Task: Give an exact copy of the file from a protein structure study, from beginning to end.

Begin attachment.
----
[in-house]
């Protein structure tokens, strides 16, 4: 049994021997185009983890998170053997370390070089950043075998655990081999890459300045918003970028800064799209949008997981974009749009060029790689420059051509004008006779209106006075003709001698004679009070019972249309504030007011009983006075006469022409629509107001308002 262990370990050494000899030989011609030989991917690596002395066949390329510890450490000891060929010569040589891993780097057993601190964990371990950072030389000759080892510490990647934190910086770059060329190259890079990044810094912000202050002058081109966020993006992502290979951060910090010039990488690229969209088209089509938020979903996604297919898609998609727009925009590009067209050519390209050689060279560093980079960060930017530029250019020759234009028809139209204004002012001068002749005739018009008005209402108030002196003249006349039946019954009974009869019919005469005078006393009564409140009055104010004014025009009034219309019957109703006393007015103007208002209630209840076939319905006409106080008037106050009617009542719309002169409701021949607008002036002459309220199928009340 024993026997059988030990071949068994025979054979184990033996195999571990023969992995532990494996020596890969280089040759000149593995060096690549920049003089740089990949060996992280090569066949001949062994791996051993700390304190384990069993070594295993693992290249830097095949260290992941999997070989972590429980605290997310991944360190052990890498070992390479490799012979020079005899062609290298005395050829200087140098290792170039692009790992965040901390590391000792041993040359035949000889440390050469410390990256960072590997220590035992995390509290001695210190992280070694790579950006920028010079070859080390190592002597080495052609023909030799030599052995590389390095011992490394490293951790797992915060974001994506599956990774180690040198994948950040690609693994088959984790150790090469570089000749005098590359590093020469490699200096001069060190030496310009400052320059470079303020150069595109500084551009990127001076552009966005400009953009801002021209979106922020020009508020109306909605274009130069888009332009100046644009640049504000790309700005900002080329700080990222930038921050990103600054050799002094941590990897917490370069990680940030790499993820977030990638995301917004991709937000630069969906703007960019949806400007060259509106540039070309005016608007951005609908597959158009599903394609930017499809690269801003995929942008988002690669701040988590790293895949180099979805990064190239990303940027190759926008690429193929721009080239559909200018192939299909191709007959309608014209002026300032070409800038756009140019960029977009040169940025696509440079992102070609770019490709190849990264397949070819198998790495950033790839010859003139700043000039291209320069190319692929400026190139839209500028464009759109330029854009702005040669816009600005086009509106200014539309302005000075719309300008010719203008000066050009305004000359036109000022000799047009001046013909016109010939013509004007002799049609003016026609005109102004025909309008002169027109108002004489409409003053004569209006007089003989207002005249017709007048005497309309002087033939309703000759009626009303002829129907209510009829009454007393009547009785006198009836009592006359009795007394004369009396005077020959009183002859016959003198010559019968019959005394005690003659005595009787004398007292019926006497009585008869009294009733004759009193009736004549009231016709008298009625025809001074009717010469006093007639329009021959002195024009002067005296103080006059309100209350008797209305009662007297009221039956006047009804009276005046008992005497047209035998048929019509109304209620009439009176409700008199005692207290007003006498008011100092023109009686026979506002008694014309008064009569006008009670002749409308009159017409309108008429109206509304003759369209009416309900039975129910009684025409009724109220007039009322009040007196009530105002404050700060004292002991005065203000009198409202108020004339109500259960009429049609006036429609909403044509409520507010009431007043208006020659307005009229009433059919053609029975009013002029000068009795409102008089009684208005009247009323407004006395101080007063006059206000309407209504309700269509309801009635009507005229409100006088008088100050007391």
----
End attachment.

[in-house]
């Protein structure tokens, strides 16, 4: 049994021997185009983890998170053997370390070089950043075998655990081999890459300045918003970028800064799209949008997981974009749009060029790689420059051509004008006779209106006075003709001698004679009070019972249309504030007011009983006075006469022409629509107001308002 262990370990050494000899030989011609030989991917690596002395066949390329510890450490000891060929010569040589891993780097057993601190964990371990950072030389000759080892510490990647934190910086770059060329190259890079990044810094912000202050002058081109966020993006992502290979951060910090010039990488690229969209088209089509938020979903996604297919898609998609727009925009590009067209050519390209050689060279560093980079960060930017530029250019020759234009028809139209204004002012001068002749005739018009008005209402108030002196003249006349039946019954009974009869019919005469005078006393009564409140009055104010004014025009009034219309019957109703006393007015103007208002209630209840076939319905006409106080008037106050009617009542719309002169409701021949607008002036002459309220199928009340 024993026997059988030990071949068994025979054979184990033996195999571990023969992995532990494996020596890969280089040759000149593995060096690549920049003089740089990949060996992280090569066949001949062994791996051993700390304190384990069993070594295993693992290249830097095949260290992941999997070989972590429980605290997310991944360190052990890498070992390479490799012979020079005899062609290298005395050829200087140098290792170039692009790992965040901390590391000792041993040359035949000889440390050469410390990256960072590997220590035992995390509290001695210190992280070694790579950006920028010079070859080390190592002597080495052609023909030799030599052995590389390095011992490394490293951790797992915060974001994506599956990774180690040198994948950040690609693994088959984790150790090469570089000749005098590359590093020469490699200096001069060190030496310009400052320059470079303020150069595109500084551009990127001076552009966005400009953009801002021209979106922020020009508020109306909605274009130069888009332009100046644009640049504000790309700005900002080329700080990222930038921050990103600054050799002094941590990897917490370069990680940030790499993820977030990638995301917004991709937000630069969906703007960019949806400007060259509106540039070309005016608007951005609908597959158009599903394609930017499809690269801003995929942008988002690669701040988590790293895949180099979805990064190239990303940027190759926008690429193929721009080239559909200018192939299909191709007959309608014209002026300032070409800038756009140019960029977009040169940025696509440079992102070609770019490709190849990264397949070819198998790495950033790839010859003139700043000039291209320069190319692929400026190139839209500028464009759109330029854009702005040669816009600005086009509106200014539309302005000075719309300008010719203008000066050009305004000359036109000022000799047009001046013909016109010939013509004007002799049609003016026609005109102004025909309008002169027109108002004489409409003053004569209006007089003989207002005249017709007048005497309309002087033939309703000759009626009303002829129907209510009829009454007393009547009785006198009836009592006359009795007394004369009396005077020959009183002859016959003198010559019968019959005394005690003659005595009787004398007292019926006497009585008869009294009733004759009193009736004549009231016709008298009625025809001074009717010469006093007639329009021959002195024009002067005296103080006059309100209350008797209305009662007297009221039956006047009804009276005046008992005497047209035998048929019509109304209620009439009176409700008199005692207290007003006498008011100092023109009686026979506002008694014309008064009569006008009670002749409308009159017409309108008429109206509304003759369209009416309900039975129910009684025409009724109220007039009322009040007196009530105002404050700060004292002991005065203000009198409202108020004339109500259960009429049609006036429609909403044509409520507010009431007043208006020659307005009229009433059919053609029975009013002029000068009795409102008089009684208005009247009323407004006395101080007063006059206000309407209504309700269509309801009635009507005229409100006088008088100050007391």